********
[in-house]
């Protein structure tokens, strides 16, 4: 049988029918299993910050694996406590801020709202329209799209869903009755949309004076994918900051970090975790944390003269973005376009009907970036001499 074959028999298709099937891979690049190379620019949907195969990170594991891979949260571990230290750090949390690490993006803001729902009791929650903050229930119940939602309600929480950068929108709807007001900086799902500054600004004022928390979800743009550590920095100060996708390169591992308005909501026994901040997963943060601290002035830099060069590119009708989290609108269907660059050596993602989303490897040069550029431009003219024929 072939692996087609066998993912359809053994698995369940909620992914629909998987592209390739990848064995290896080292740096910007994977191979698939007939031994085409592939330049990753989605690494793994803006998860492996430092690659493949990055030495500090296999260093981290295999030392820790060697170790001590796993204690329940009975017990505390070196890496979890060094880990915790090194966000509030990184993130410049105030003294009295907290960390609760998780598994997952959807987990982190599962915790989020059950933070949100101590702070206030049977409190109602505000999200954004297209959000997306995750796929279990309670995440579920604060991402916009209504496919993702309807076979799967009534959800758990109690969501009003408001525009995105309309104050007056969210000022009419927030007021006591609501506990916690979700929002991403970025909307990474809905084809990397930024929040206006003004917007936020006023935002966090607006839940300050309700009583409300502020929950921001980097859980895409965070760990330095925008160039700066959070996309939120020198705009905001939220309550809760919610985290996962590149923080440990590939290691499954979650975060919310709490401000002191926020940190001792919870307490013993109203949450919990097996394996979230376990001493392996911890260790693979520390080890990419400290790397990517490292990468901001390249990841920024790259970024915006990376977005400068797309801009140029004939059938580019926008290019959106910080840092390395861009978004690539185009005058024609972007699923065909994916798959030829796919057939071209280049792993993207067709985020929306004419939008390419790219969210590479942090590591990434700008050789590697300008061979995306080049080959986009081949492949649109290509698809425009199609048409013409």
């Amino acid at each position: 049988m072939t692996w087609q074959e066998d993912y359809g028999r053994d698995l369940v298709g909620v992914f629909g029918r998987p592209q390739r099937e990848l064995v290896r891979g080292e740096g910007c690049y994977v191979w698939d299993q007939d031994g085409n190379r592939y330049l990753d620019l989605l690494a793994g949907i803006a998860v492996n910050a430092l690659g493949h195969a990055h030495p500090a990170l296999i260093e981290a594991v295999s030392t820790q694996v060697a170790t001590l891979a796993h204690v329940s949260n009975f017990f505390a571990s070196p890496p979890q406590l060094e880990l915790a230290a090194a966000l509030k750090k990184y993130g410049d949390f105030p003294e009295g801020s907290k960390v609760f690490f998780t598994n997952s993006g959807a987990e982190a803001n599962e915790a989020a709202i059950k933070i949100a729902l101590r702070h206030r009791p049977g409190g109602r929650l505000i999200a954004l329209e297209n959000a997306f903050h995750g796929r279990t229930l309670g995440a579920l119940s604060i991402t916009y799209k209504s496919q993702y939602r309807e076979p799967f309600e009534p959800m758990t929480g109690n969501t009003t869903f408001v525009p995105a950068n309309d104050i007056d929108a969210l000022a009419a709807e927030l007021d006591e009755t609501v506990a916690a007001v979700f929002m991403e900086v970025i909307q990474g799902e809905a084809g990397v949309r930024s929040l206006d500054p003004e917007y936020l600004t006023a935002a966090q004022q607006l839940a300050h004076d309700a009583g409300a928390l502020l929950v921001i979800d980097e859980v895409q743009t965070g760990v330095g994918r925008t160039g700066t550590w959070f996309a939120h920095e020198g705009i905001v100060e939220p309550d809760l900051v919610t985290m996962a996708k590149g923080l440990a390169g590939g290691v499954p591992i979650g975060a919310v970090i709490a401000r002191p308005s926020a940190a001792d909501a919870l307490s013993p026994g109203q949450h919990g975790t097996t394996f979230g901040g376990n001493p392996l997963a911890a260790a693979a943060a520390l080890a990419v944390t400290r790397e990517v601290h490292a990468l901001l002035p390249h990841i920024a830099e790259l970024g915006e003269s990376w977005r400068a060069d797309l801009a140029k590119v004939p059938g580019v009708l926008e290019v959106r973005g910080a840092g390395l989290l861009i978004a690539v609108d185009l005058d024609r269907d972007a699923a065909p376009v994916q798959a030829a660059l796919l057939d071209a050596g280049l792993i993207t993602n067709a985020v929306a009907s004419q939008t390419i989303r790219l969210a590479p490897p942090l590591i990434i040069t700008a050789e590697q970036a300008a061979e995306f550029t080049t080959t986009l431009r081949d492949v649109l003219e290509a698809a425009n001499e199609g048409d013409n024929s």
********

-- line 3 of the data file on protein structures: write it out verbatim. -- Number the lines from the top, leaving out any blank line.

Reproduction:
């Amino acid at each position: 049988m072939t692996w087609q074959e066998d993912y359809g028999r053994d698995l369940v298709g909620v992914f629909g029918r998987p592209q390739r099937e990848l064995v290896r891979g080292e740096g910007c690049y994977v191979w698939d299993q007939d031994g085409n190379r592939y330049l990753d620019l989605l690494a793994g949907i803006a998860v492996n910050a430092l690659g493949h195969a990055h030495p500090a990170l296999i260093e981290a594991v295999s030392t820790q694996v060697a170790t001590l891979a796993h204690v329940s949260n009975f017990f505390a571990s070196p890496p979890q406590l060094e880990l915790a230290a090194a966000l509030k750090k990184y993130g410049d949390f105030p003294e009295g801020s907290k960390v609760f690490f998780t598994n997952s993006g959807a987990e982190a803001n599962e915790a989020a709202i059950k933070i949100a729902l101590r702070h206030r009791p049977g409190g109602r929650l505000i999200a954004l329209e297209n959000a997306f903050h995750g796929r279990t229930l309670g995440a579920l119940s604060i991402t916009y799209k209504s496919q993702y939602r309807e076979p799967f309600e009534p959800m758990t929480g109690n969501t009003t869903f408001v525009p995105a950068n309309d104050i007056d929108a969210l000022a009419a709807e927030l007021d006591e009755t609501v506990a916690a007001v979700f929002m991403e900086v970025i909307q990474g799902e809905a084809g990397v949309r930024s929040l206006d500054p003004e917007y936020l600004t006023a935002a966090q004022q607006l839940a300050h004076d309700a009583g409300a928390l502020l929950v921001i979800d980097e859980v895409q743009t965070g760990v330095g994918r925008t160039g700066t550590w959070f996309a939120h920095e020198g705009i905001v100060e939220p309550d809760l900051v919610t985290m996962a996708k590149g923080l440990a390169g590939g290691v499954p591992i979650g975060a919310v970090i709490a401000r002191p308005s926020a940190a001792d909501a919870l307490s013993p026994g109203q949450h919990g975790t097996t394996f979230g901040g376990n001493p392996l997963a911890a260790a693979a943060a520390l080890a990419v944390t400290r790397e990517v601290h490292a990468l901001l002035p390249h990841i920024a830099e790259l970024g915006e003269s990376w977005r400068a060069d797309l801009a140029k590119v004939p059938g580019v009708l926008e290019v959106r973005g910080a840092g390395l989290l861009i978004a690539v609108d185009l005058d024609r269907d972007a699923a065909p376009v994916q798959a030829a660059l796919l057939d071209a050596g280049l792993i993207t993602n067709a985020v929306a009907s004419q939008t390419i989303r790219l969210a590479p490897p942090l590591i990434i040069t700008a050789e590697q970036a300008a061979e995306f550029t080049t080959t986009l431009r081949d492949v649109l003219e290509a698809a425009n001499e199609g048409d013409n024929s």